Encoding/Decoding as Translation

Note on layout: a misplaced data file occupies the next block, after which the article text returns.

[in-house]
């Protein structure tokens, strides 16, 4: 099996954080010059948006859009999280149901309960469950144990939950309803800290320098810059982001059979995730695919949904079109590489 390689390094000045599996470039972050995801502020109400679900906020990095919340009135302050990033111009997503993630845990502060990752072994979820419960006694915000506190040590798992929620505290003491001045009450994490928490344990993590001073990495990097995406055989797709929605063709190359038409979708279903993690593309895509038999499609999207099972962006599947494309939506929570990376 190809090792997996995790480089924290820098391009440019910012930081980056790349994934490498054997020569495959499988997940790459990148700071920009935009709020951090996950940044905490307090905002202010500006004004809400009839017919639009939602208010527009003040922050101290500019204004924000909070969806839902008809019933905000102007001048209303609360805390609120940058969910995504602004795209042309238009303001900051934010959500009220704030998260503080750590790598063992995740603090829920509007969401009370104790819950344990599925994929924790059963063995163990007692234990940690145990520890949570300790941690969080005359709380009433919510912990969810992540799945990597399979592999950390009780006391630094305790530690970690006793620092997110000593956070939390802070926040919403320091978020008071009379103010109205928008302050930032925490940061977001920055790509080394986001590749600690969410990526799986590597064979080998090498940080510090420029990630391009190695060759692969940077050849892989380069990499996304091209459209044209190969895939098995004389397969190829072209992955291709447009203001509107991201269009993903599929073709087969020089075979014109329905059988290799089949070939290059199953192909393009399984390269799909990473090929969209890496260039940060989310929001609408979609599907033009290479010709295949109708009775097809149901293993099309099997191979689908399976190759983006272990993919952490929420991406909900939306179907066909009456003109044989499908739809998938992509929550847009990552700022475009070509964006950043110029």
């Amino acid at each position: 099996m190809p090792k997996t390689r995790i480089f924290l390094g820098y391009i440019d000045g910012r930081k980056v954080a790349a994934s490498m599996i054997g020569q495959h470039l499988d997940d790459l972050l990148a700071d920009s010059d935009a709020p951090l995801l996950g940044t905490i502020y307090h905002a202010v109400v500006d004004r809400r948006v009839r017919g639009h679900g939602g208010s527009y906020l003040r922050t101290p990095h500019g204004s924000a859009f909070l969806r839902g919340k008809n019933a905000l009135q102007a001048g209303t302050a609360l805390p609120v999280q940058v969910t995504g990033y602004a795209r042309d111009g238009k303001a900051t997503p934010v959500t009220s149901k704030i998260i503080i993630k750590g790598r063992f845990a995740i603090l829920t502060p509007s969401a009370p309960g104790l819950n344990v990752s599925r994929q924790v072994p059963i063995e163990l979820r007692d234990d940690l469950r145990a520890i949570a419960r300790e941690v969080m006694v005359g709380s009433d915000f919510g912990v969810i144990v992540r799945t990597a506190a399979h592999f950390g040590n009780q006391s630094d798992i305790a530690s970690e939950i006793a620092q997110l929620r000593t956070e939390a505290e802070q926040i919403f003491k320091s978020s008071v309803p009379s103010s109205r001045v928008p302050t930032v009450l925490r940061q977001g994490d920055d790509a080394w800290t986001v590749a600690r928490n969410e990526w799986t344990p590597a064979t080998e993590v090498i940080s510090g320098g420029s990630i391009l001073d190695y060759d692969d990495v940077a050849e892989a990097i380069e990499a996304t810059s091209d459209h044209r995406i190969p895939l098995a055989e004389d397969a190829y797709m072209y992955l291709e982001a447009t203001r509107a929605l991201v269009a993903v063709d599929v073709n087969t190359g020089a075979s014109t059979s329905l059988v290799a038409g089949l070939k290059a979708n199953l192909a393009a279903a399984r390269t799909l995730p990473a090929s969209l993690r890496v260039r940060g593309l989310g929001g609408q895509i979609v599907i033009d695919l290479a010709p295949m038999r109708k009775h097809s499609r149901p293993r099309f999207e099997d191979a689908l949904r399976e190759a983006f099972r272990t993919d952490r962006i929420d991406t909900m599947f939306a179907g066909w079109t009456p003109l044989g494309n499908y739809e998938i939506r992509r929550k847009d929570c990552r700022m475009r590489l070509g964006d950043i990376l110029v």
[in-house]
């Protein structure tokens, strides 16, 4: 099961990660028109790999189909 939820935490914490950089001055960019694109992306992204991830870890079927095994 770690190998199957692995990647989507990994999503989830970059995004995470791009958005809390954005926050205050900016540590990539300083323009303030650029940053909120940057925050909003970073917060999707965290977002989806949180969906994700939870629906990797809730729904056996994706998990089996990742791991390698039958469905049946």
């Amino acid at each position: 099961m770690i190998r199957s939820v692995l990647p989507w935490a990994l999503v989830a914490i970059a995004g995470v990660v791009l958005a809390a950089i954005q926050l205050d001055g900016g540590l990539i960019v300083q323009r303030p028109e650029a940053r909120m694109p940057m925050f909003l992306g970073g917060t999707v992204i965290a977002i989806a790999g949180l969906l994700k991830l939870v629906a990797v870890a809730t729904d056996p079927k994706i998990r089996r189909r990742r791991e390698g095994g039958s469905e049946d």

This article asks what would happen if media scholars developed a theory of translation that responded to the specific concerns of their field. It responds by revisiting a foundational text—Stuart Hall’s “Encoding/Decoding”—to see what insights it provides into translation. It proposes three axioms: (1) To use a sign is to transform it; (2) to transform a sign is to translate it; and (3) communication is translation. These axioms cast translation in a new light: It is a transformative substitution, where translators are not necessarily people who seek to reexpress something in a new language, but everyone who speaks. This article concludes by identifying an ethics incipient in “Encoding/Decoding,” a politics of invention articulated against a utopian horizon, but grounded in everyday interactions.